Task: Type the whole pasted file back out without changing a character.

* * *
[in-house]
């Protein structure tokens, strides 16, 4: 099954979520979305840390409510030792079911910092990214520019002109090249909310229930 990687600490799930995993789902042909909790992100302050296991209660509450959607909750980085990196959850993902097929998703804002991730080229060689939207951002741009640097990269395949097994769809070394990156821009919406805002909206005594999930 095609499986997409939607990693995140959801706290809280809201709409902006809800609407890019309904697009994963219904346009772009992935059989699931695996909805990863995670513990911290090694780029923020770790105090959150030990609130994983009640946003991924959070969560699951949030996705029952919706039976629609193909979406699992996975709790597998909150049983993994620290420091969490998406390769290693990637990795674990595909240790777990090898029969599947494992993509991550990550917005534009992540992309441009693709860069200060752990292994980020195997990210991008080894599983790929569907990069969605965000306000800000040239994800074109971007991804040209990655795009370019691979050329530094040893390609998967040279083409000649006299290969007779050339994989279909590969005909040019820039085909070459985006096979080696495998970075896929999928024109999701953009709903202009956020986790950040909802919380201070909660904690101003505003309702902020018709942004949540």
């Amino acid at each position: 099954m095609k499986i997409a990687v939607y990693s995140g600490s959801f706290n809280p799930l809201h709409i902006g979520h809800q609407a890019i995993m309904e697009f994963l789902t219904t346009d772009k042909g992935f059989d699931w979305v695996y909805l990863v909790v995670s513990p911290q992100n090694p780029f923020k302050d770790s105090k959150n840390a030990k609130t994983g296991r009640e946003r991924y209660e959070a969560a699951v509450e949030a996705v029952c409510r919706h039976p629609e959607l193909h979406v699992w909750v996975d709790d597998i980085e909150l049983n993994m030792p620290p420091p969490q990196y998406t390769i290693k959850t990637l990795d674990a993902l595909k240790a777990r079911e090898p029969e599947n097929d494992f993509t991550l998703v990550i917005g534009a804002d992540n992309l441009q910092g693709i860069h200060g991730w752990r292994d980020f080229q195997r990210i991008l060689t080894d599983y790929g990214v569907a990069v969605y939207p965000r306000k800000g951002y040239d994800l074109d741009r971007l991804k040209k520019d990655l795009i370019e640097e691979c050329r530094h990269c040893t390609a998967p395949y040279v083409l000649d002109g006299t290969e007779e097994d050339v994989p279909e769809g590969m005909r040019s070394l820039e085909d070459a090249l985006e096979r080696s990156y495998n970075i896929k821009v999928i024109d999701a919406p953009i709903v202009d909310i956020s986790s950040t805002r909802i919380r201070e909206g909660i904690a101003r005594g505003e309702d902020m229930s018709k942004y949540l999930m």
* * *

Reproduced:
[in-house]
């Protein structure tokens, strides 16, 4: 099954979520979305840390409510030792079911910092990214520019002109090249909310229930 990687600490799930995993789902042909909790992100302050296991209660509450959607909750980085990196959850993902097929998703804002991730080229060689939207951002741009640097990269395949097994769809070394990156821009919406805002909206005594999930 095609499986997409939607990693995140959801706290809280809201709409902006809800609407890019309904697009994963219904346009772009992935059989699931695996909805990863995670513990911290090694780029923020770790105090959150030990609130994983009640946003991924959070969560699951949030996705029952919706039976629609193909979406699992996975709790597998909150049983993994620290420091969490998406390769290693990637990795674990595909240790777990090898029969599947494992993509991550990550917005534009992540992309441009693709860069200060752990292994980020195997990210991008080894599983790929569907990069969605965000306000800000040239994800074109971007991804040209990655795009370019691979050329530094040893390609998967040279083409000649006299290969007779050339994989279909590969005909040019820039085909070459985006096979080696495998970075896929999928024109999701953009709903202009956020986790950040909802919380201070909660904690101003505003309702902020018709942004949540």
């Amino acid at each position: 099954m095609k499986i997409a990687v939607y990693s995140g600490s959801f706290n809280p799930l809201h709409i902006g979520h809800q609407a890019i995993m309904e697009f994963l789902t219904t346009d772009k042909g992935f059989d699931w979305v695996y909805l990863v909790v995670s513990p911290q992100n090694p780029f923020k302050d770790s105090k959150n840390a030990k609130t994983g296991r009640e946003r991924y209660e959070a969560a699951v509450e949030a996705v029952c409510r919706h039976p629609e959607l193909h979406v699992w909750v996975d709790d597998i980085e909150l049983n993994m030792p620290p420091p969490q990196y998406t390769i290693k959850t990637l990795d674990a993902l595909k240790a777990r079911e090898p029969e599947n097929d494992f993509t991550l998703v990550i917005g534009a804002d992540n992309l441009q910092g693709i860069h200060g991730w752990r292994d980020f080229q195997r990210i991008l060689t080894d599983y790929g990214v569907a990069v969605y939207p965000r306000k800000g951002y040239d994800l074109d741009r971007l991804k040209k520019d990655l795009i370019e640097e691979c050329r530094h990269c040893t390609a998967p395949y040279v083409l000649d002109g006299t290969e007779e097994d050339v994989p279909e769809g590969m005909r040019s070394l820039e085909d070459a090249l985006e096979r080696s990156y495998n970075i896929k821009v999928i024109d999701a919406p953009i709903v202009d909310i956020s986790s950040t805002r909802i919380r201070e909206g909660i904690a101003r005594g505003e309702d902020m229930s018709k942004y949540l999930m």